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Abstract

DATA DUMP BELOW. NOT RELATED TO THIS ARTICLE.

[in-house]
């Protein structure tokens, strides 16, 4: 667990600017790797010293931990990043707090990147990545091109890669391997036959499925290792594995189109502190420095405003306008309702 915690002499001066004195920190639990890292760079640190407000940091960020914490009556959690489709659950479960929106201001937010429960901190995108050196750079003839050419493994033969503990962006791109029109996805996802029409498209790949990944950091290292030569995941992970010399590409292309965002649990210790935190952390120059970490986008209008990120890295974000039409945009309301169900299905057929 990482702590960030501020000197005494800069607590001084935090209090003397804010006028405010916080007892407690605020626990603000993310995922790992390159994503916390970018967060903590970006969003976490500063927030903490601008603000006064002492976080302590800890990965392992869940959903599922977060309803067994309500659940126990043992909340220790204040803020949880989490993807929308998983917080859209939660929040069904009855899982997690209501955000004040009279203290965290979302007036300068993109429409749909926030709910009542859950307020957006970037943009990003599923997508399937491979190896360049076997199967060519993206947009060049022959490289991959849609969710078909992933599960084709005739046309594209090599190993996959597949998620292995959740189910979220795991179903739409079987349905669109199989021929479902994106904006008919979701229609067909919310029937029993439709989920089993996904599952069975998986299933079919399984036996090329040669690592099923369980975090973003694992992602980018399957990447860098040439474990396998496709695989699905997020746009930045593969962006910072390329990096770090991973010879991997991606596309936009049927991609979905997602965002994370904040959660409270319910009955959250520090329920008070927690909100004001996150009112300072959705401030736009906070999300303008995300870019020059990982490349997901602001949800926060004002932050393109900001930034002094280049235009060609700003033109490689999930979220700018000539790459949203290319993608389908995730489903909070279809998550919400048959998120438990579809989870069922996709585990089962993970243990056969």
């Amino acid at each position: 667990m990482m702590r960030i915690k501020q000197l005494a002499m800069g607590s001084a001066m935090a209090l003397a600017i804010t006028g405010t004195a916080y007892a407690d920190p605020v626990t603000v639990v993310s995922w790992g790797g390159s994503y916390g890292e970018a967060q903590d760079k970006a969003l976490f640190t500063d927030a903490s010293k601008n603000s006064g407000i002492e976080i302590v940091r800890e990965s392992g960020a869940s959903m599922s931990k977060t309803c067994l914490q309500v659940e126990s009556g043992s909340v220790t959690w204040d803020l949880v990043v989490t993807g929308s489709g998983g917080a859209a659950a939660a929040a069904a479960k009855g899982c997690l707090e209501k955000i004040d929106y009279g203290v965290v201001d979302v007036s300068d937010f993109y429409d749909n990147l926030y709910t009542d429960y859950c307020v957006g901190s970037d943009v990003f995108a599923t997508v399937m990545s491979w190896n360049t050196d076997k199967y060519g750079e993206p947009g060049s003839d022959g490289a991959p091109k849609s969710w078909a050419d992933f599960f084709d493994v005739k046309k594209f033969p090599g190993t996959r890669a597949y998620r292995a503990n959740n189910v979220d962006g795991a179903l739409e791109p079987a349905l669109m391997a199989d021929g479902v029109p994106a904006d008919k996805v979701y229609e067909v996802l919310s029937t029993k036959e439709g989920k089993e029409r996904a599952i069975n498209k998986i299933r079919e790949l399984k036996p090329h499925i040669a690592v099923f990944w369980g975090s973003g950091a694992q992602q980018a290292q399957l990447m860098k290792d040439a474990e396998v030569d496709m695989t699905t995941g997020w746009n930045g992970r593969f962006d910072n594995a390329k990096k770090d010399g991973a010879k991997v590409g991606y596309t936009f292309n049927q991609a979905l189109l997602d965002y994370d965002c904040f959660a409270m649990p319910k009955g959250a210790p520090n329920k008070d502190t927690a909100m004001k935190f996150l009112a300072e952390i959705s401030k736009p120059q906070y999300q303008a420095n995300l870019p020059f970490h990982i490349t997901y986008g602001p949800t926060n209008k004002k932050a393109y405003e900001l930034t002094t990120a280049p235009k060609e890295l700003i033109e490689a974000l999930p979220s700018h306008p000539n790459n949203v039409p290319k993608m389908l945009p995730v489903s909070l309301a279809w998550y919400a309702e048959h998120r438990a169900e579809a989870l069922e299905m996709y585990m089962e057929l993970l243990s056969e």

Weed control decisions are modeled in an endogenous risk framework where a producer invests in self-insurance and self-protection to reduce the severity of a realized pest infestation, or reduce the likelihood the infestation occurs. Self-insurance and self-protection are risk-reducing technologies that capture both the type and quantity of herbicides used. We supply conditions to unambiguously sign the effects of an increase in the probability of application or effectiveness failure and increased application or effectiveness uncertainty on optimal herbicide choices. If self-protection and self-insurance are stochastic substitutes, non-point source pollution policies targeted to reduce herbicide loadings can increase the use of more persistent herbicides. Policies that decrease loadings by reducing total mass may induce a substitution to herbicides more damaging or more likely to be transported to sensitive areas.

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